1. In this action by a plaintiff owner against a defendant for the alleged wilful and malicious killing by the defendant of a dog belonging to plaintiff and seeking general and punitive damages, the evidence was sufficient to authorize a finding that the defendant shot and killed the dog in question in the honest belief that said dog was the same dog, also belonging to the plaintiff, that had previously bitten a child and was vicious, and that the dog killed had just attacked defendant's child and was about to attack him. The trial judge, to whom the case was submitted, without the intervention of a jury, therefore, did not err in finding for the defendant. See, in this connection, Johnston v. Wilson, 32 Ga. App. 348, 351 (123 SE 222).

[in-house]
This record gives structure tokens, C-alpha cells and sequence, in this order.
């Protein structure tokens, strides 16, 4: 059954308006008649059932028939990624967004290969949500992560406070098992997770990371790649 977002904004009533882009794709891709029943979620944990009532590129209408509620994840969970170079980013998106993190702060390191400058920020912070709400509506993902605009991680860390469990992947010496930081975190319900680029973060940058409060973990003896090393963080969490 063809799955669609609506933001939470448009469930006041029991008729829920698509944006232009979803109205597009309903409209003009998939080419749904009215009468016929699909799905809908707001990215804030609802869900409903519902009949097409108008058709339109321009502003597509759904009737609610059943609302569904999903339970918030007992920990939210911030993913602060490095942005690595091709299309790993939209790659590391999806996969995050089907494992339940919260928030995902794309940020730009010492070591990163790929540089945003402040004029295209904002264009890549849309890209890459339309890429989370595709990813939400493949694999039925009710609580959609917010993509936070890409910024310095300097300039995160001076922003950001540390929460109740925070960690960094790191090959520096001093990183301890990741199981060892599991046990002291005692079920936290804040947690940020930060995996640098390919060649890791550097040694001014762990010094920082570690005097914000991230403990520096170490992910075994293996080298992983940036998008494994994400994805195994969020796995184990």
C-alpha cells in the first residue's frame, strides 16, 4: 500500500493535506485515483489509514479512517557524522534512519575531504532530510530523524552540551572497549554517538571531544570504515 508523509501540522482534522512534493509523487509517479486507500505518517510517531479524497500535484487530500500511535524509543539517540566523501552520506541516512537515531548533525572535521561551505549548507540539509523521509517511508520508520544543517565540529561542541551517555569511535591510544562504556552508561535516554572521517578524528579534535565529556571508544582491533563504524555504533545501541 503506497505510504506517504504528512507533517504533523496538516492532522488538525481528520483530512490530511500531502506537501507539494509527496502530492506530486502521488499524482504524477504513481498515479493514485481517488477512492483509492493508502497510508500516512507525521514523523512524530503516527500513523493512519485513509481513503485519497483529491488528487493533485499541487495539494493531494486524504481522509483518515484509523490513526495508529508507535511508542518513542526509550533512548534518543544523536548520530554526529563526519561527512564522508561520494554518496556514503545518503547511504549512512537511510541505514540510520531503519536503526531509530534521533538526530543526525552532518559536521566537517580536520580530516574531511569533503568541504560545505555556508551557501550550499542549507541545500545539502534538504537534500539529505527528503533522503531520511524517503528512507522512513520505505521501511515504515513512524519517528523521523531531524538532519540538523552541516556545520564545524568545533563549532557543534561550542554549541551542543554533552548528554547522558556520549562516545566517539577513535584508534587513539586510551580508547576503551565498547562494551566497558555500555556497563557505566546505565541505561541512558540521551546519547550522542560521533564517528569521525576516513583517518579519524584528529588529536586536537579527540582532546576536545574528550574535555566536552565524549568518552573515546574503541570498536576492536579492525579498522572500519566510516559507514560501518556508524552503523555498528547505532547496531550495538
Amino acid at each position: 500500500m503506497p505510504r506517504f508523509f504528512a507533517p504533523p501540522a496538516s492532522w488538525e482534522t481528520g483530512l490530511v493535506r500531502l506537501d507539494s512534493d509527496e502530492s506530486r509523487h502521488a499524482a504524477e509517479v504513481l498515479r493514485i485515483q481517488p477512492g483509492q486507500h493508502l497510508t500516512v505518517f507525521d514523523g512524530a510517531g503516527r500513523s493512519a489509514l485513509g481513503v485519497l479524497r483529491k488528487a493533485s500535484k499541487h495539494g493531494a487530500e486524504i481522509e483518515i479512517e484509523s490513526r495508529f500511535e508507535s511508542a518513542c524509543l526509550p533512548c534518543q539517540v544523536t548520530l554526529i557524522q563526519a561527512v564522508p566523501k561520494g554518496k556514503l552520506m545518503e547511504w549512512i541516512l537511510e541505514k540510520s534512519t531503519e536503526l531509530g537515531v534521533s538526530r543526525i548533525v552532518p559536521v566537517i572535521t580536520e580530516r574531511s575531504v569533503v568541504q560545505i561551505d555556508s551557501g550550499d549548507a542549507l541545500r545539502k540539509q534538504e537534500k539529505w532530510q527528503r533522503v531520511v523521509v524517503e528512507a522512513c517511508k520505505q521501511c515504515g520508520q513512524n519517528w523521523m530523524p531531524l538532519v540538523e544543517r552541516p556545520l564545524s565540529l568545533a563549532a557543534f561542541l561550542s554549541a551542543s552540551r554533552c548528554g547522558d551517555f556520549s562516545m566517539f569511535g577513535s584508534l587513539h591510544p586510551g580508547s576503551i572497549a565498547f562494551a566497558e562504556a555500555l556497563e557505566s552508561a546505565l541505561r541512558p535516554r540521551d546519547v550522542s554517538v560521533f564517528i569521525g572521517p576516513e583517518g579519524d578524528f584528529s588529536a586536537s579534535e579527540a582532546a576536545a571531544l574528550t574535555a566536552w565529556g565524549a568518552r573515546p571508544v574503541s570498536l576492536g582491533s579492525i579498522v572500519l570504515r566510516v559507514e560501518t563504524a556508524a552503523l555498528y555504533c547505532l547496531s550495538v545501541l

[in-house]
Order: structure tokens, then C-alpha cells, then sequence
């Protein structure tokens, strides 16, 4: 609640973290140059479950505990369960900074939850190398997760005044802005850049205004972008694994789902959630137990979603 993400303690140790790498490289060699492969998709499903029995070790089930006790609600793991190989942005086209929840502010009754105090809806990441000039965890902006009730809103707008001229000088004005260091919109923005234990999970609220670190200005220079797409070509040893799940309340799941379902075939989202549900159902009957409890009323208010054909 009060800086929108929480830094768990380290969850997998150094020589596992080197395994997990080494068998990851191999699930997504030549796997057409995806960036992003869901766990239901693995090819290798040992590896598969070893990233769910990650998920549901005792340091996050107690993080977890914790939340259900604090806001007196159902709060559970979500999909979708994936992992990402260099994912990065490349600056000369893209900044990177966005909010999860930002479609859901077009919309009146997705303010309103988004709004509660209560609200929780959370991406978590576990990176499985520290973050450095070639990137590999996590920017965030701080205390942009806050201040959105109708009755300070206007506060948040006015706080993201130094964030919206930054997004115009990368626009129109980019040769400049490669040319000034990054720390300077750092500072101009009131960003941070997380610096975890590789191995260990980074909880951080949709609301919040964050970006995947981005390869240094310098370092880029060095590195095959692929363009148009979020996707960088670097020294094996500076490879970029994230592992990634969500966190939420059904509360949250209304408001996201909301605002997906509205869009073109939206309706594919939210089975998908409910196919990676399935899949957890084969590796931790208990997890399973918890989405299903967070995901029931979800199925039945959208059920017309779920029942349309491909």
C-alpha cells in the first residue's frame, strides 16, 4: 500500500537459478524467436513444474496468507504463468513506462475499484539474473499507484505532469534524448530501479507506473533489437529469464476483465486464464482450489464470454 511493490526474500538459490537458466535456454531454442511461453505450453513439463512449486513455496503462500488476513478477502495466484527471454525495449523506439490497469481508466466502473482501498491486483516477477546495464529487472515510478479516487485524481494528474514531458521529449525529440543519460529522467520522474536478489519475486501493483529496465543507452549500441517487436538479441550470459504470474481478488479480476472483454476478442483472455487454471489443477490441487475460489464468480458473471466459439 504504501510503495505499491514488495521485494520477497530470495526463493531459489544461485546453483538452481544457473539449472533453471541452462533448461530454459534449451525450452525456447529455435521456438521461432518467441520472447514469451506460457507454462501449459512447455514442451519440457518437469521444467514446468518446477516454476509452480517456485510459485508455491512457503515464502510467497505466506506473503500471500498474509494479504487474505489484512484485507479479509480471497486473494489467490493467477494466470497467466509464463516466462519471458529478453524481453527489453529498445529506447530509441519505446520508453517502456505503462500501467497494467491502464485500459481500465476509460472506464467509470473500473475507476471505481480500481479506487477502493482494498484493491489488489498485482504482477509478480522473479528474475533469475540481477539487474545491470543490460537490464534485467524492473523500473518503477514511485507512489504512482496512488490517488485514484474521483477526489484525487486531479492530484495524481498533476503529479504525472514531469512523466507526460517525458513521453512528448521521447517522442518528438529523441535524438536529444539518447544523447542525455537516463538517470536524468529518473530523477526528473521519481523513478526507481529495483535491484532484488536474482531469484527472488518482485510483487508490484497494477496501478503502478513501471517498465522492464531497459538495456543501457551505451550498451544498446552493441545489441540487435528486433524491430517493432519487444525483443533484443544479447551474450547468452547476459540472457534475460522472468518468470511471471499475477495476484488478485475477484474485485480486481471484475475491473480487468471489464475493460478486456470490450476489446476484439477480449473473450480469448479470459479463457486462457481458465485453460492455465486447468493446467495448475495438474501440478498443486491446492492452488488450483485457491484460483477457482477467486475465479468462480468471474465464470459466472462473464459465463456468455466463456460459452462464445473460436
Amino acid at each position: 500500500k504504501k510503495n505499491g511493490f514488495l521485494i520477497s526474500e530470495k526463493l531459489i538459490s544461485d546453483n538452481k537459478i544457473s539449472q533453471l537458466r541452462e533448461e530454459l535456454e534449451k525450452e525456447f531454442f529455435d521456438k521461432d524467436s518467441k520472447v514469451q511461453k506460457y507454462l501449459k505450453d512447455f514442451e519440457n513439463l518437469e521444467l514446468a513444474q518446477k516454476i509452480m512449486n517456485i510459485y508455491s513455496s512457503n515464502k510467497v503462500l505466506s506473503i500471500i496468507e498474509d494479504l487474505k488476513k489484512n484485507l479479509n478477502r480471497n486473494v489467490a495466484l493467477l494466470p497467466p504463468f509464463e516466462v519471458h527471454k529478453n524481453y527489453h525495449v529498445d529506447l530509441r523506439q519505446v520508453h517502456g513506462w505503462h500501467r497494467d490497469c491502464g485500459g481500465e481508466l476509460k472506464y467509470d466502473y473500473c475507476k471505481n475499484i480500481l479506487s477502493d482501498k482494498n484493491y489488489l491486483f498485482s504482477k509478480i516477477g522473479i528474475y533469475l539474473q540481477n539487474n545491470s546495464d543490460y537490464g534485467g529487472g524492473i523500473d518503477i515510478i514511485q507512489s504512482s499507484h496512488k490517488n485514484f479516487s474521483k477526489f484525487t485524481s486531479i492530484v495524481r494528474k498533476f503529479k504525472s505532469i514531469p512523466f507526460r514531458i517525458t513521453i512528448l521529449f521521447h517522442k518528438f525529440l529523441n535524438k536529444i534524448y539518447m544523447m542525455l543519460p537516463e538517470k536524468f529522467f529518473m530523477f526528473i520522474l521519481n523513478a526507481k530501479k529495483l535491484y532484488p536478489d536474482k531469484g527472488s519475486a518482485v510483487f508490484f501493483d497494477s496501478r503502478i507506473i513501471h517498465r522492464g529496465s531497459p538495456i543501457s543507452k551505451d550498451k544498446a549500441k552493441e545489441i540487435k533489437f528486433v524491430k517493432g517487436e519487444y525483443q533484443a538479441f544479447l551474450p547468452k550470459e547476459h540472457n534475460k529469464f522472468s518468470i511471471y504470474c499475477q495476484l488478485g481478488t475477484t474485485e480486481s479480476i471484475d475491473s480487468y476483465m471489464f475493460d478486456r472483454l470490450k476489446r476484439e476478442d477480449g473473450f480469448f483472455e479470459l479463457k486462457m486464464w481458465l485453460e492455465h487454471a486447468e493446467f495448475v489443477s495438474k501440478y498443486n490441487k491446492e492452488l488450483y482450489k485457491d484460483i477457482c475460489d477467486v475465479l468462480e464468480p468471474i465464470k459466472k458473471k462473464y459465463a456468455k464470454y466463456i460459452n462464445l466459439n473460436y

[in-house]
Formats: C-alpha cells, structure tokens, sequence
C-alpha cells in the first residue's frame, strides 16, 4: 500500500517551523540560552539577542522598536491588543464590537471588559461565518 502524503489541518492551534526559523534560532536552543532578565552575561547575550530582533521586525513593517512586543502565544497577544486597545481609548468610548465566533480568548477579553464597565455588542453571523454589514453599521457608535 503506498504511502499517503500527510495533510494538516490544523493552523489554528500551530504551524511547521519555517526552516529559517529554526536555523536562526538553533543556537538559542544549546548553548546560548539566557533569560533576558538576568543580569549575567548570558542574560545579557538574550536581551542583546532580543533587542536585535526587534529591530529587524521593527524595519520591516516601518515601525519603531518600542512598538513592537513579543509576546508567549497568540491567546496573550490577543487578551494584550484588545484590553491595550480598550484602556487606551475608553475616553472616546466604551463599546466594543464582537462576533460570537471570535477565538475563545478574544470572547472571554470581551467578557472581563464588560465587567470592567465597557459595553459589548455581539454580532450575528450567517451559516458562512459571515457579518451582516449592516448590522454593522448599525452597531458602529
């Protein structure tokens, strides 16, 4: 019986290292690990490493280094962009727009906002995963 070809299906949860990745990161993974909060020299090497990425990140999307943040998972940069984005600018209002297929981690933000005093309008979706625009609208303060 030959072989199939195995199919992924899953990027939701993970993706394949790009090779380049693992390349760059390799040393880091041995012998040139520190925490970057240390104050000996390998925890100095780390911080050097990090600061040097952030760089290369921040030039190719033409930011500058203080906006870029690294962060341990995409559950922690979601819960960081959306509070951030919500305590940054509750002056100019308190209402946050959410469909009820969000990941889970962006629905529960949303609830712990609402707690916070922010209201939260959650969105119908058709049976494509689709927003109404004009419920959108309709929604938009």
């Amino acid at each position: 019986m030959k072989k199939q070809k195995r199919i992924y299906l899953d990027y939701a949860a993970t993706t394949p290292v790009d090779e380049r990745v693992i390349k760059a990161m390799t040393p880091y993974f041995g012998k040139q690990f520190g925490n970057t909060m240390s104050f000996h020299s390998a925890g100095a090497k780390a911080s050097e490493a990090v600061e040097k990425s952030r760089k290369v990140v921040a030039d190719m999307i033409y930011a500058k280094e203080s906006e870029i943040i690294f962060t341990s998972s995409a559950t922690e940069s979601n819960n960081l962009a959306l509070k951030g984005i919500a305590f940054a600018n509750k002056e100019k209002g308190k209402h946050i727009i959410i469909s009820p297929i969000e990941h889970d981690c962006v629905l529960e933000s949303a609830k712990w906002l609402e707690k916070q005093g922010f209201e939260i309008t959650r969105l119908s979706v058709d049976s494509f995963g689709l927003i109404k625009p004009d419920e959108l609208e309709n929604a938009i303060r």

2. There was no error in admitting testimony that another dog of the plaintiff, similar to the one killed, had attacked a small child, and was vicious, in view of the testimony of the defendant that he could not tell the two dogs apart, as this testimony was admissible for the purpose of showing, with other evidence, that the killing of the dog in this case was not wilful or malicious.
Atkins & Atkins, Ben S. Atkins, for appellant.